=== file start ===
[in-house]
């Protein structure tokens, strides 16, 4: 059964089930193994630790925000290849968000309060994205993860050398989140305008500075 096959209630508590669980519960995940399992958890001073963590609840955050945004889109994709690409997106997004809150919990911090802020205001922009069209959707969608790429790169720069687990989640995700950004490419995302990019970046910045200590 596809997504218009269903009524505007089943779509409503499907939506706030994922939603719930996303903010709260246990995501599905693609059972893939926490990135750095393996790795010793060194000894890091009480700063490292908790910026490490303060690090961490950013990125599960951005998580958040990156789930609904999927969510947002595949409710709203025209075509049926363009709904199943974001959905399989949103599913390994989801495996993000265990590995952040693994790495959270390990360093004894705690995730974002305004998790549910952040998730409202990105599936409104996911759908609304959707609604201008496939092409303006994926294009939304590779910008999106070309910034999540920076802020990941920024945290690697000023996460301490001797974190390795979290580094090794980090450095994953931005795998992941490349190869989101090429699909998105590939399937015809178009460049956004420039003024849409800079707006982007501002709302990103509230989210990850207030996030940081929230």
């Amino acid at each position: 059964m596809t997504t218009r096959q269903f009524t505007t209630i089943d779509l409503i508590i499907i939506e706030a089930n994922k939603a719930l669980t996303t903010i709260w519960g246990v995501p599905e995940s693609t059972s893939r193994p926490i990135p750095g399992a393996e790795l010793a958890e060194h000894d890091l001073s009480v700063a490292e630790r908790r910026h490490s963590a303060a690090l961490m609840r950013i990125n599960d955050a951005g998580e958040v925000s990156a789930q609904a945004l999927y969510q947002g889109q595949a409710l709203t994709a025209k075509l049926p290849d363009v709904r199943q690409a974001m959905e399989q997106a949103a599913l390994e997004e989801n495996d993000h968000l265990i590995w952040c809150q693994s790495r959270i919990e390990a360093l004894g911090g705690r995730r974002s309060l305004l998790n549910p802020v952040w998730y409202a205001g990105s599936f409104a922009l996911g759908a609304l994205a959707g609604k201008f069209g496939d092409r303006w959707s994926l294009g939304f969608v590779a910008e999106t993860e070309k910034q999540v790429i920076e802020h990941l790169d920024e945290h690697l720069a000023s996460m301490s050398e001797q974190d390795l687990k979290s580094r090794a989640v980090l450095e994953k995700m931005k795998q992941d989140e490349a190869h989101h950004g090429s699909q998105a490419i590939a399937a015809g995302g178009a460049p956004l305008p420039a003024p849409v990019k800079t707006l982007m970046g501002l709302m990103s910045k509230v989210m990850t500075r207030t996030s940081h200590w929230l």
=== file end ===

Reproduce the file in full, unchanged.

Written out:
[in-house]
């Protein structure tokens, strides 16, 4: 059964089930193994630790925000290849968000309060994205993860050398989140305008500075 096959209630508590669980519960995940399992958890001073963590609840955050945004889109994709690409997106997004809150919990911090802020205001922009069209959707969608790429790169720069687990989640995700950004490419995302990019970046910045200590 596809997504218009269903009524505007089943779509409503499907939506706030994922939603719930996303903010709260246990995501599905693609059972893939926490990135750095393996790795010793060194000894890091009480700063490292908790910026490490303060690090961490950013990125599960951005998580958040990156789930609904999927969510947002595949409710709203025209075509049926363009709904199943974001959905399989949103599913390994989801495996993000265990590995952040693994790495959270390990360093004894705690995730974002305004998790549910952040998730409202990105599936409104996911759908609304959707609604201008496939092409303006994926294009939304590779910008999106070309910034999540920076802020990941920024945290690697000023996460301490001797974190390795979290580094090794980090450095994953931005795998992941490349190869989101090429699909998105590939399937015809178009460049956004420039003024849409800079707006982007501002709302990103509230989210990850207030996030940081929230």
């Amino acid at each position: 059964m596809t997504t218009r096959q269903f009524t505007t209630i089943d779509l409503i508590i499907i939506e706030a089930n994922k939603a719930l669980t996303t903010i709260w519960g246990v995501p599905e995940s693609t059972s893939r193994p926490i990135p750095g399992a393996e790795l010793a958890e060194h000894d890091l001073s009480v700063a490292e630790r908790r910026h490490s963590a303060a690090l961490m609840r950013i990125n599960d955050a951005g998580e958040v925000s990156a789930q609904a945004l999927y969510q947002g889109q595949a409710l709203t994709a025209k075509l049926p290849d363009v709904r199943q690409a974001m959905e399989q997106a949103a599913l390994e997004e989801n495996d993000h968000l265990i590995w952040c809150q693994s790495r959270i919990e390990a360093l004894g911090g705690r995730r974002s309060l305004l998790n549910p802020v952040w998730y409202a205001g990105s599936f409104a922009l996911g759908a609304l994205a959707g609604k201008f069209g496939d092409r303006w959707s994926l294009g939304f969608v590779a910008e999106t993860e070309k910034q999540v790429i920076e802020h990941l790169d920024e945290h690697l720069a000023s996460m301490s050398e001797q974190d390795l687990k979290s580094r090794a989640v980090l450095e994953k995700m931005k795998q992941d989140e490349a190869h989101h950004g090429s699909q998105a490419i590939a399937a015809g995302g178009a460049p956004l305008p420039a003024p849409v990019k800079t707006l982007m970046g501002l709302m990103s910045k509230v989210m990850t500075r207030t996030s940081h200590w929230l």